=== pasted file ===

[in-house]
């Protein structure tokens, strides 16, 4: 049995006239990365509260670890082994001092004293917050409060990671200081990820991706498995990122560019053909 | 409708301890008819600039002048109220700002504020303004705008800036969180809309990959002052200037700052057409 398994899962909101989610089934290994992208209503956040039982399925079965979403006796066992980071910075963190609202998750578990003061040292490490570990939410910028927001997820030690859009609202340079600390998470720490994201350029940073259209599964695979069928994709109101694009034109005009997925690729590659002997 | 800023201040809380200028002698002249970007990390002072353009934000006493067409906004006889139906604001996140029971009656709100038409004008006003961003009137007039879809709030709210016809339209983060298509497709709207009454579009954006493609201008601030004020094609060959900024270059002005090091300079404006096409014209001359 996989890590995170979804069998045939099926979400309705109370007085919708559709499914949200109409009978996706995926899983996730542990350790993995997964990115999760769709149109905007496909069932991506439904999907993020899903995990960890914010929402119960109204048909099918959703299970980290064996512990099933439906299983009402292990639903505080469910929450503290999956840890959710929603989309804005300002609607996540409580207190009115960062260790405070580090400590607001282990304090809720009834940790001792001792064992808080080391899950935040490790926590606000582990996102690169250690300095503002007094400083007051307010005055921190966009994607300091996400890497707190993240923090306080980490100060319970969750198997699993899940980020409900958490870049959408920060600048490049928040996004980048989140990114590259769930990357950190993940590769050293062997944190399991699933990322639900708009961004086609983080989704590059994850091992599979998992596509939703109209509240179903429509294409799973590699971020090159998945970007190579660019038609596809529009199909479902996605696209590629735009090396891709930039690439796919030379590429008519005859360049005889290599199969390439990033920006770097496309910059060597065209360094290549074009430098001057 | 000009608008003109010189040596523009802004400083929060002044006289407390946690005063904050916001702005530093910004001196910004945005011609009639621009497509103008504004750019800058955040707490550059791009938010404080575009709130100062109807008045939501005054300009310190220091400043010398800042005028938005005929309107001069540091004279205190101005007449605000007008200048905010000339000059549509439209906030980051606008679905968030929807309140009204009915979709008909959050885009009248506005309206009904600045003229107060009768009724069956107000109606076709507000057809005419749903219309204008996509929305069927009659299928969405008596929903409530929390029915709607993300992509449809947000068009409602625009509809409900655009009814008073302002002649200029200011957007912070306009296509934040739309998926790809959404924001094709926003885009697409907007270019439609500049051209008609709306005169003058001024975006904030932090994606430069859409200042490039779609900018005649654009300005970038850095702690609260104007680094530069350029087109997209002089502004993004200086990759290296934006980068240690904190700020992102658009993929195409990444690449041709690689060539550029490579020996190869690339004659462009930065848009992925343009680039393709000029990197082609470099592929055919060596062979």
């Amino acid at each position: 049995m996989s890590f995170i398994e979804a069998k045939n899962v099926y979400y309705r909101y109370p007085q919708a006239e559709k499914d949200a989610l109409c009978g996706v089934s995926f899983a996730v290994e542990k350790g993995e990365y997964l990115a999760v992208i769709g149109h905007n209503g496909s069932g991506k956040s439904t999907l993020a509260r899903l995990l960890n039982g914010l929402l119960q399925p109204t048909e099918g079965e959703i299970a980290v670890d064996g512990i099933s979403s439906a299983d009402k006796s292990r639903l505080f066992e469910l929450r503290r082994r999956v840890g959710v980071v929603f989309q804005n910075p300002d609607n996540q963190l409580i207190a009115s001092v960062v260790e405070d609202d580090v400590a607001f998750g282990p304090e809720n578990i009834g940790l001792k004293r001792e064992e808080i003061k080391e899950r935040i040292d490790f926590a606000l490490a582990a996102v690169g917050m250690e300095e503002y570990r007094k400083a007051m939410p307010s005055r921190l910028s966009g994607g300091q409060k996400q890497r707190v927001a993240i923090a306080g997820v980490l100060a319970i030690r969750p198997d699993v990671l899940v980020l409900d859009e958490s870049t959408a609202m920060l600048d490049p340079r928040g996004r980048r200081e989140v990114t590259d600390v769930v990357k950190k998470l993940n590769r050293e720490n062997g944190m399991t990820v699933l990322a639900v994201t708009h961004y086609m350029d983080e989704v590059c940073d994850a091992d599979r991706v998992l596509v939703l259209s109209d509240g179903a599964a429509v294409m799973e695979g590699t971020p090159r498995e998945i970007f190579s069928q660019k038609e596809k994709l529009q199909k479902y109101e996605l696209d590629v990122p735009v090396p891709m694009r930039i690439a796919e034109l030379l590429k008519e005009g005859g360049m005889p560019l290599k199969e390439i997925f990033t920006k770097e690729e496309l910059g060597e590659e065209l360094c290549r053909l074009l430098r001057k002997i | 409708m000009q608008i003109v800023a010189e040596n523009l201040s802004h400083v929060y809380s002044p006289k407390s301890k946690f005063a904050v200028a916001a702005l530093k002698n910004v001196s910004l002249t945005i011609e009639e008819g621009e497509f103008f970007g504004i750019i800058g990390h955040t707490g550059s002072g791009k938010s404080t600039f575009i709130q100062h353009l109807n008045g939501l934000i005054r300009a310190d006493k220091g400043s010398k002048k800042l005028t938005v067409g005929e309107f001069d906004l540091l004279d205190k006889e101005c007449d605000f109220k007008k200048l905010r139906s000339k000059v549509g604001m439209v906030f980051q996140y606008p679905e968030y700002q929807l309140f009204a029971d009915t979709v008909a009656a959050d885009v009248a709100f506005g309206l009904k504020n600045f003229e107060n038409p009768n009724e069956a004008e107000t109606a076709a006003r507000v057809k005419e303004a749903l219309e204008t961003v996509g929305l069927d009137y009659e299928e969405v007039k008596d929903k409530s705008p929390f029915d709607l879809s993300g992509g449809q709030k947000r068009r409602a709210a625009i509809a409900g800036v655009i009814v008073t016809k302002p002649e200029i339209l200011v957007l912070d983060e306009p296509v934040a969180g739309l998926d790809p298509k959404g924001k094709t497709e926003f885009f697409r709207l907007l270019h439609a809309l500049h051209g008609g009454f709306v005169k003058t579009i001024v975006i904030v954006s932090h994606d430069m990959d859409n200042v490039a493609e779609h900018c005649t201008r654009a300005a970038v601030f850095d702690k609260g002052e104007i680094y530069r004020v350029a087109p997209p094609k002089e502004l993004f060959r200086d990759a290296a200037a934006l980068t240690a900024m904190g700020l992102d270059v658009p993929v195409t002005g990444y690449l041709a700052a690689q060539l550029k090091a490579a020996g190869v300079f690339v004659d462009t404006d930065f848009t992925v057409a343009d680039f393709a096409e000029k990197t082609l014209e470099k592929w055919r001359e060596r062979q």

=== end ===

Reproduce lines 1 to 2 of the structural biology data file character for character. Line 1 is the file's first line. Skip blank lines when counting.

[in-house]
């Protein structure tokens, strides 16, 4: 049995006239990365509260670890082994001092004293917050409060990671200081990820991706498995990122560019053909 | 409708301890008819600039002048109220700002504020303004705008800036969180809309990959002052200037700052057409 398994899962909101989610089934290994992208209503956040039982399925079965979403006796066992980071910075963190609202998750578990003061040292490490570990939410910028927001997820030690859009609202340079600390998470720490994201350029940073259209599964695979069928994709109101694009034109005009997925690729590659002997 | 800023201040809380200028002698002249970007990390002072353009934000006493067409906004006889139906604001996140029971009656709100038409004008006003961003009137007039879809709030709210016809339209983060298509497709709207009454579009954006493609201008601030004020094609060959900024270059002005090091300079404006096409014209001359 996989890590995170979804069998045939099926979400309705109370007085919708559709499914949200109409009978996706995926899983996730542990350790993995997964990115999760769709149109905007496909069932991506439904999907993020899903995990960890914010929402119960109204048909099918959703299970980290064996512990099933439906299983009402292990639903505080469910929450503290999956840890959710929603989309804005300002609607996540409580207190009115960062260790405070580090400590607001282990304090809720009834940790001792001792064992808080080391899950935040490790926590606000582990996102690169250690300095503002007094400083007051307010005055921190966009994607300091996400890497707190993240923090306080980490100060319970969750198997699993899940980020409900958490870049959408920060600048490049928040996004980048989140990114590259769930990357950190993940590769050293062997944190399991699933990322639900708009961004086609983080989704590059994850091992599979998992596509939703109209509240179903429509294409799973590699971020090159998945970007190579660019038609596809529009199909479902996605696209590629735009090396891709930039690439796919030379590429008519005859360049005889290599199969390439990033920006770097496309910059060597065209360094290549074009430098001057 | 000009608008003109010189040596523009802004400083929060002044006289407390946690005063904050916001702005530093910004001196910004945005011609009639621009497509103008504004750019800058955040707490550059791009938010404080575009709130100062109807008045939501005054300009310190220091400043010398800042005028938005005929309107001069540091004279205190101005007449605000007008200048905010000339000059549509439209906030980051606008679905968030929807309140009204009915979709008909959050885009009248506005309206009904600045003229107060009768009724069956107000109606076709507000057809005419749903219309204008996509929305069927009659299928969405008596929903409530929390029915709607993300992509449809947000068009409602625009509809409900655009009814008073302002002649200029200011957007912070306009296509934040739309998926790809959404924001094709926003885009697409907007270019439609500049051209008609709306005169003058001024975006904030932090994606430069859409200042490039779609900018005649654009300005970038850095702690609260104007680094530069350029087109997209002089502004993004200086990759290296934006980068240690904190700020992102658009993929195409990444690449041709690689060539550029490579020996190869690339004659462009930065848009992925343009680039393709000029990197082609470099592929055919060596062979």